WASHINGTON -- With the Iraq War ending and an Afghanistan exit in sight, the Marine Corps is beginning a historic shift, returning to its roots as a seafaring force that will be smaller, lighter and, it hopes, less bogged down in land wars.
This moment of change happens to coincide with a reorienting of American security priorities to the Asia-Pacific region, where China has been building military muscle during a decade of U.S. preoccupation in the greater Middle East. That suits the Marines, who see the Pacific as a home away from home.
After two turns at combat in Iraq, first as invaders in the 2003 march to Baghdad and later as occupiers of landlocked Anbar province, the Marines left the country in early 2010 to reinforce the fight in southern Afghanistan. Over that stretch the Marines became what the former Joint Chiefs of Staff chairman, Navy Adm. Mike Mullen, has called their own "worst nightmare" -- a second American land army, a static, ground-pounding auxiliary force.
That's scary for the Marines because, for some in Congress, it raises this question: Does a nation drowning in debt really need two armies? Gen. James F. Amos, the Marine Corps commandant, says that misses the real point. He argues that the Marines, while willing and able to operate from dug-in positions, are uniquely equipped and trained to do much more: They can get to any crisis, on land, at sea or in the air, on a moment's notice.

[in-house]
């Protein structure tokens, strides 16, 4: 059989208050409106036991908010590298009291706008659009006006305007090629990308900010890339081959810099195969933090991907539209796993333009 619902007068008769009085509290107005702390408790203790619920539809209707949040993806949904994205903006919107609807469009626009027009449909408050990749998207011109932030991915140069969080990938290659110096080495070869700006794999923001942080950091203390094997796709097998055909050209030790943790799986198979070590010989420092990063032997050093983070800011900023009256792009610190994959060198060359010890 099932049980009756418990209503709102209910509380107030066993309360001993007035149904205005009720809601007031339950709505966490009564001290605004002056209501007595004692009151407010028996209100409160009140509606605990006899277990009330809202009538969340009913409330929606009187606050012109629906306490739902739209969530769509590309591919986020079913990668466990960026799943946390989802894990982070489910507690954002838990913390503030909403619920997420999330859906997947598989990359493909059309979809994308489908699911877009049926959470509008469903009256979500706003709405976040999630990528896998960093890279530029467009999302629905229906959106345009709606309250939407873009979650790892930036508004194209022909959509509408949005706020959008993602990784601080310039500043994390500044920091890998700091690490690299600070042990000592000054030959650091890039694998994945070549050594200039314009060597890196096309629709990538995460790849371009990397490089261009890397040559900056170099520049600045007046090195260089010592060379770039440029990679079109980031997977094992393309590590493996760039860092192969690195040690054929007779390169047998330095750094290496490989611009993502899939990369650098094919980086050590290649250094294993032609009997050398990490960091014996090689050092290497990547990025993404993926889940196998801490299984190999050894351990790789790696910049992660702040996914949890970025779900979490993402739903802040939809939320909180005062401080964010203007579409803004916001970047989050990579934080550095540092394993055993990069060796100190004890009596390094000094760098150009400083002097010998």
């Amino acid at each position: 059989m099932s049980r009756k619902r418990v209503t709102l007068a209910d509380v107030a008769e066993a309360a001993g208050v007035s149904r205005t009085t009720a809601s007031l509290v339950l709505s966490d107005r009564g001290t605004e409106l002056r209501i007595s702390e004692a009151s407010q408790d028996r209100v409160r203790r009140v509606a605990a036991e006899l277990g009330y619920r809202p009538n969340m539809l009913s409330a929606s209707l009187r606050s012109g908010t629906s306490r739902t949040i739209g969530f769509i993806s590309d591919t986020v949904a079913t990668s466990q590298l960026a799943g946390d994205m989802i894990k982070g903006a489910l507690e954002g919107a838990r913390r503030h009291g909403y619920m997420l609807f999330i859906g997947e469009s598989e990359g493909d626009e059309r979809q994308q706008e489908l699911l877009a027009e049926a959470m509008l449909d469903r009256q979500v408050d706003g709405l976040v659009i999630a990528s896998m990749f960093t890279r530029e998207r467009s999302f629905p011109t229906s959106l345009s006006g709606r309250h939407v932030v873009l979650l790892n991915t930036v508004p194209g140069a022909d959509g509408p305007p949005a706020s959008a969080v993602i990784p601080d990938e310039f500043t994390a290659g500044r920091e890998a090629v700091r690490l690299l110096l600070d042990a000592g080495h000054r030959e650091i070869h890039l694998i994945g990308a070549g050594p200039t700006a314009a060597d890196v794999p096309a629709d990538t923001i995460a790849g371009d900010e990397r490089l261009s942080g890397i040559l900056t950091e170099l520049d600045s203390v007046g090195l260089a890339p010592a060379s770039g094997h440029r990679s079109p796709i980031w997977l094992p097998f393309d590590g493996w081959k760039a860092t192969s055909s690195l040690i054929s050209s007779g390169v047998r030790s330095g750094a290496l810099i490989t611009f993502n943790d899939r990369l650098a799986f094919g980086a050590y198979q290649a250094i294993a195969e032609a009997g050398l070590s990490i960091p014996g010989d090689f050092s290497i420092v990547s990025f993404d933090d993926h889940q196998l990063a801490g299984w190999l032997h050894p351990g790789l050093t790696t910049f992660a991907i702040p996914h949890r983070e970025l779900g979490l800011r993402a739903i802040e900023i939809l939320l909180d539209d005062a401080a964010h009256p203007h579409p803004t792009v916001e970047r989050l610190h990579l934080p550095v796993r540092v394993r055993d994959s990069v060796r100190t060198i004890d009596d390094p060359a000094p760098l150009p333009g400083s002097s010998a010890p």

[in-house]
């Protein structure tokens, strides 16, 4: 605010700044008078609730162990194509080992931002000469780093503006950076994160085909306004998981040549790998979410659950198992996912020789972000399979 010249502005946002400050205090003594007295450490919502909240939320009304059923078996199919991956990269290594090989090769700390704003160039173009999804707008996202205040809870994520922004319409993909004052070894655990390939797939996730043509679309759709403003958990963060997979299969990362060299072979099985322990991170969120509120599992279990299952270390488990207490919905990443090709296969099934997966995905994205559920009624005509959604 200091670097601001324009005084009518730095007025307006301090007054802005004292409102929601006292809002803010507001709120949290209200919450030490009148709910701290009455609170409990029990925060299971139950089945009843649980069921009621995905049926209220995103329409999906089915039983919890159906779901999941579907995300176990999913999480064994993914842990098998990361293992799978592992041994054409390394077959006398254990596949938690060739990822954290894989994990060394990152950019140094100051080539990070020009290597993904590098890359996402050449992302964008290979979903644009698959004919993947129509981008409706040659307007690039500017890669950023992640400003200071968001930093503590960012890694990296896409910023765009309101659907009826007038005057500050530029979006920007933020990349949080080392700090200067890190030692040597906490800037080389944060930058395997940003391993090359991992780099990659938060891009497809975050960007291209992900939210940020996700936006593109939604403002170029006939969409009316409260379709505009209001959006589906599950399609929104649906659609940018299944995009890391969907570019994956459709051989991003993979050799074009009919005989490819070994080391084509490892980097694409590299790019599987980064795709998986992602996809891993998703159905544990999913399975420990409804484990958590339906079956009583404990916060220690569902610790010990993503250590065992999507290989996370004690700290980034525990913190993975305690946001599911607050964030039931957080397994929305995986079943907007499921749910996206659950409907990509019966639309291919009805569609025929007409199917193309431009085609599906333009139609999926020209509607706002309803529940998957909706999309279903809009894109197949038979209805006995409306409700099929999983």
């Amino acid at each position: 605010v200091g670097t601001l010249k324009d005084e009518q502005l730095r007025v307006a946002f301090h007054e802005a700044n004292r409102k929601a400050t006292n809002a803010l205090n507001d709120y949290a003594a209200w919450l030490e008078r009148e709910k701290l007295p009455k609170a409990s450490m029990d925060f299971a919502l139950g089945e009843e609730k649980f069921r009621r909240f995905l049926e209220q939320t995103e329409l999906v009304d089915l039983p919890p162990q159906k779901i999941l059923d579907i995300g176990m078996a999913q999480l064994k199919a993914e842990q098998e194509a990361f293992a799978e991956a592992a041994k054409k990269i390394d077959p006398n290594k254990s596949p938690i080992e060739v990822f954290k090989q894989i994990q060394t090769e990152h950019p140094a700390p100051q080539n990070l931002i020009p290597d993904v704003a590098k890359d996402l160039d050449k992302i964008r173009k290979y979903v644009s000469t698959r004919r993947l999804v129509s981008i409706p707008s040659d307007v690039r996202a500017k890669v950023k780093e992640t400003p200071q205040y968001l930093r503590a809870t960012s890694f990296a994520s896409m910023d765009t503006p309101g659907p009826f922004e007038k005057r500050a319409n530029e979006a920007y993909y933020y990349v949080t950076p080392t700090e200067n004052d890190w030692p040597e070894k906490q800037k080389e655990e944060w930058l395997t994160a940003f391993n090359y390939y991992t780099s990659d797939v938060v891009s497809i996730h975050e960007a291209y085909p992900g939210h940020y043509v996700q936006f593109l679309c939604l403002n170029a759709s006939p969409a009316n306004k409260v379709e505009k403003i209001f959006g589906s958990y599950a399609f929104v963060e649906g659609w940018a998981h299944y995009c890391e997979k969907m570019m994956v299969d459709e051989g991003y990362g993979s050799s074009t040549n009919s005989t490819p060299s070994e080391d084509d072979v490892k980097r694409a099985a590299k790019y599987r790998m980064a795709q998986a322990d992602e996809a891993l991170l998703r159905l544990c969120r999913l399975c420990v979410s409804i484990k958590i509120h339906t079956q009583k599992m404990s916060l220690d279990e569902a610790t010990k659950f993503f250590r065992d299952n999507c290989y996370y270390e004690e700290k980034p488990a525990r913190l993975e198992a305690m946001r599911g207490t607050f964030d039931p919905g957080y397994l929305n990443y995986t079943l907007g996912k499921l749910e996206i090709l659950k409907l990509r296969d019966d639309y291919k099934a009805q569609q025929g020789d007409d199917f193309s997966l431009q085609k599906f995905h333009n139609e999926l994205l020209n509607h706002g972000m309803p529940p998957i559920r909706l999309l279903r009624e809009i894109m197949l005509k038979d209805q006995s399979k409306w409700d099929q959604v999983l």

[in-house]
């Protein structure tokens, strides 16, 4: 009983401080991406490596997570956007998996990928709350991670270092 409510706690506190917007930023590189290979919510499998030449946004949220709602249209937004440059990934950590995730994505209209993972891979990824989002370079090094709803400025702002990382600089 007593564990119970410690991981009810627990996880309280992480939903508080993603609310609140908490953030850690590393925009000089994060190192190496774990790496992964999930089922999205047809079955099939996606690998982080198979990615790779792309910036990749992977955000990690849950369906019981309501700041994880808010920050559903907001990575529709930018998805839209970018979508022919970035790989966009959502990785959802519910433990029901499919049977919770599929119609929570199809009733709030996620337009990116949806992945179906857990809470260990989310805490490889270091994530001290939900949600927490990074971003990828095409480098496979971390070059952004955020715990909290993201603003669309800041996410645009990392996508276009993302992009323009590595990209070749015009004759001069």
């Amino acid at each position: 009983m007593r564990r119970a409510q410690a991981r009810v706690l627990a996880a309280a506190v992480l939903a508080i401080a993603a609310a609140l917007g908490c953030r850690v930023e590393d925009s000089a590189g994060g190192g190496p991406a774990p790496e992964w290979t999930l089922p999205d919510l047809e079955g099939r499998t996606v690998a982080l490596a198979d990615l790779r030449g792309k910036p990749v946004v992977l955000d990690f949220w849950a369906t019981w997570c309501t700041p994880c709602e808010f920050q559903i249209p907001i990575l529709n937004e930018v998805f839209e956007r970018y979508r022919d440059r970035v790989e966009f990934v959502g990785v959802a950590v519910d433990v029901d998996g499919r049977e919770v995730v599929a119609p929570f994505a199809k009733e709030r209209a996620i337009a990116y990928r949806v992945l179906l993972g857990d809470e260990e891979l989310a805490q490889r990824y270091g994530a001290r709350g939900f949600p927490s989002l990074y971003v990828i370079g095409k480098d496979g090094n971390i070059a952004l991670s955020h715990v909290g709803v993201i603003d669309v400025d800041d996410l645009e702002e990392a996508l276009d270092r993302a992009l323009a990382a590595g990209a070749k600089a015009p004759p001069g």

He is eager to see the Iraq and Afghanistan missions completed so the Marines can return to their traditional role as an expeditionary force.
"We need to get back to our bread and butter," Amos told Marines on Nov. 23 at Camp Lawton, a U.S. special operations base in Herat province in Afghanistan.
That begins, he said, with moves such as returning to a pattern of continuous rotations to Okinawa, home of the 3rd Marine Division. The rotation was interrupted by the Iraq War.